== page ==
KITSUNE FOOD CO. - Tiny snack bar brings Japanese Izakaya to the Hydrostone

KITSUNE FOOD CO. - Tiny snack bar brings Japanese Izakaya to the Hydrostone

Article: Adria Young
Photos: Riley Smith

In between the crowded spaces of urban Japan, you can find casual izakayas, the compact gastropub restaurants in subway stations and alleyways that serve light fare traditional menus.  

Like Irish pubs, izakayas are meeting points for casual snackers, after-work drinkers and lovers of one of Japan’s most delicious chicken dishes, kara-aghe. For the first time, Halifax has its own izakaya-style sushi spot — Chef Ami Goto’s Kitsune Food Co, tucked just inside Mother’s Pizza at 5710 Young Street. 

Opened last August by Goto and her partner Eric McIntyre, Kitsune is quickly becoming the city’s best Japanese takeout spot. With locally sourced fish, freshly made items, reasonable prices and Goto’s mastery and creative flair, Kitsune is a little taste of Japan right in the Hydrostone. 

But Kitsune’s takeout was a long time coming. Moving to Canada in 1998, Goto worked for years at Dharma Sushi, the 32-seat restaurant on Argyle Street. She apprenticed as chef under then-owner Hideki Yamamoto until he offered her the chance to buy Dharma in 2014. 

“I said no at first,” says Goto. “But then they put it on the market, and I thought, wait a minute, it’s like home for me. I think I’m going to try it.” With McIntyre, Goto kept Dharma’s seats full for almost two years, learning the skills of preparing a large menu to loyal regulars. But with a big restaurant came bigger demands, and soon Goto and McIntyre felt like scaling back. Goto knew “in her heart and head,” she wanted something smaller, so they sold Dharma in early 2016. 

Earlier, in mid-2015, Goto and friend Tyson Wachter, the head chef and owner of Mother’s Pizza, began collaborating on Full Moon Izakaya nights, a bi-monthly after-hours pop-up at Mother’s, offering a set menu that paired traditional Japanese snacks with Japanese beer and sake. 

“It was a much more creative environment for me,” Goto says of the freedom to design her own dishes. When they sold Dharma, Wachter offered them a small garage-like space with an Agricola Street entrance. “It was perfect,” says McIntyre. “It was exactly what we wanted.” 

With four bar seats overlooking the intimate sushi station, Kitsune offers rustic warmth and traditional Japanese items selected by Goto and McIntyre after visiting Goto’s hometown, Nagoya, Japan, for inspiration just before opening. “Kara-aghe was everywhere,” says McIntyre. 

And so far, along with Goto’s unique sushi pizza, the kara-aghe is Kitsune’s standout staple, perfect to go or to have at the counter. Marinated in a spice and sake blend, boneless chicken thighs are battered and fried as juicy and flavorful pieces, served over rice with fresh local greens and Goto’s hand-prepared ponzu sauce made from essential condiments tamarin and mirin. For $9, or $8 as an appetizer, Kitsune’s kara-aghe is light, filling and totally delicious.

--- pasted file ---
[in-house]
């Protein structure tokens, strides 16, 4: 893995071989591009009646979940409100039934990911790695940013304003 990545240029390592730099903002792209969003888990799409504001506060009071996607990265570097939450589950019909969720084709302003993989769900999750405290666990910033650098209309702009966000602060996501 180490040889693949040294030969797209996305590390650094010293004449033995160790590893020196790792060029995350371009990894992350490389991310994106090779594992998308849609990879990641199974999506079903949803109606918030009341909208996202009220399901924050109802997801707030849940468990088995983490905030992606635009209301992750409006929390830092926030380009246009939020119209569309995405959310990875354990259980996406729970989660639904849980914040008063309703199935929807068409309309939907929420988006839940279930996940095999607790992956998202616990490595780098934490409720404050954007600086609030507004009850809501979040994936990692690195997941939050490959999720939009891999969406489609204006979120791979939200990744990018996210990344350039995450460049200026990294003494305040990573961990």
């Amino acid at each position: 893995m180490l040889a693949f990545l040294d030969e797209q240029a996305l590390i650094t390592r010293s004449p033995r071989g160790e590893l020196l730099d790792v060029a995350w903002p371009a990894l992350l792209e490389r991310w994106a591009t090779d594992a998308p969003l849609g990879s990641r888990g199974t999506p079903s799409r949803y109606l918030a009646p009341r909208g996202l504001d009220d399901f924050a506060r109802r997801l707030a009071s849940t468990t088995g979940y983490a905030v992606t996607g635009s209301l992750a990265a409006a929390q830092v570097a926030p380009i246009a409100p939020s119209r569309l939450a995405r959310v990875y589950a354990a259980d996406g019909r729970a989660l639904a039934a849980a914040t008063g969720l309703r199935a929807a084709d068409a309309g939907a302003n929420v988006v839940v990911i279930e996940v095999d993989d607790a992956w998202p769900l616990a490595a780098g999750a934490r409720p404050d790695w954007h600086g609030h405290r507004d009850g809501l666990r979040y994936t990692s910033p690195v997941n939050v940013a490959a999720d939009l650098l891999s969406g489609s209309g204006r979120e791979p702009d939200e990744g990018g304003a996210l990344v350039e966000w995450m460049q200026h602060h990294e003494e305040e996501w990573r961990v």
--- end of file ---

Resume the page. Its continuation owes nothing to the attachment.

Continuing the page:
The same can be said for Kitsune’s gyoza. Goto’s handmade, hand-rolled traditional pork or tofu dumplings are pockets of savory flavor in bite-sized pieces, seared slightly for a golden crunch.

“A lot of places use pre-made dumplings, and that gets me really mad,” says Goto. “I don’t want to use pre-made, and yes I have to work on it so much but that means a lot to me.” Along with the gyoza and marinades, Goto makes almost all of the sauces herself. “Taking the extra time and mind towards it, it’s just huge happiness for us,” she says. At Kitsune, less is definitely more. 

Likewise, Kitsune offers 10 styles of sushi maki rolls and eight nigiri rolls, with three changing sashimi chef’s specials, which are all popular styles of rolls, like the dynamite and the dragon. 

“What is culturally Japanese is sourcing ingredients locally, and that’s one thing Ami has worked really hard to do here,” observes McIntyre. Afishionado and the Fisherman’s Market are Kitsune’s two main suppliers — a choice that is less about the cost and more about the taste and authenticity. 

“We have to play a little bit with sourcing ingredients because sushi isn’t always profitable, so I may pay double for tuna from Afishionado, but it’s amazing. Amazing,” she explains. “And also with the salmon for specials. We see it works and little by little we can do more and more local.” 

It’s all about balance, and Kitsune prioritizes local product and affordability with menu items that hover around the $10 mark, which is Goto’s own personal budget for dining out. This stays true to the idea of izakayas while encouraging customers to come back and try all items. 

“When you go to temples and shrines in Japan, there are fox statues there. The fox, kitsune, is a symbol of business success,” she says. “And they’re also so cute!” It’s the perfect namesake for the daring yet traditional Kitsune Food Co, open daily for lunch and evenings six nights a week.

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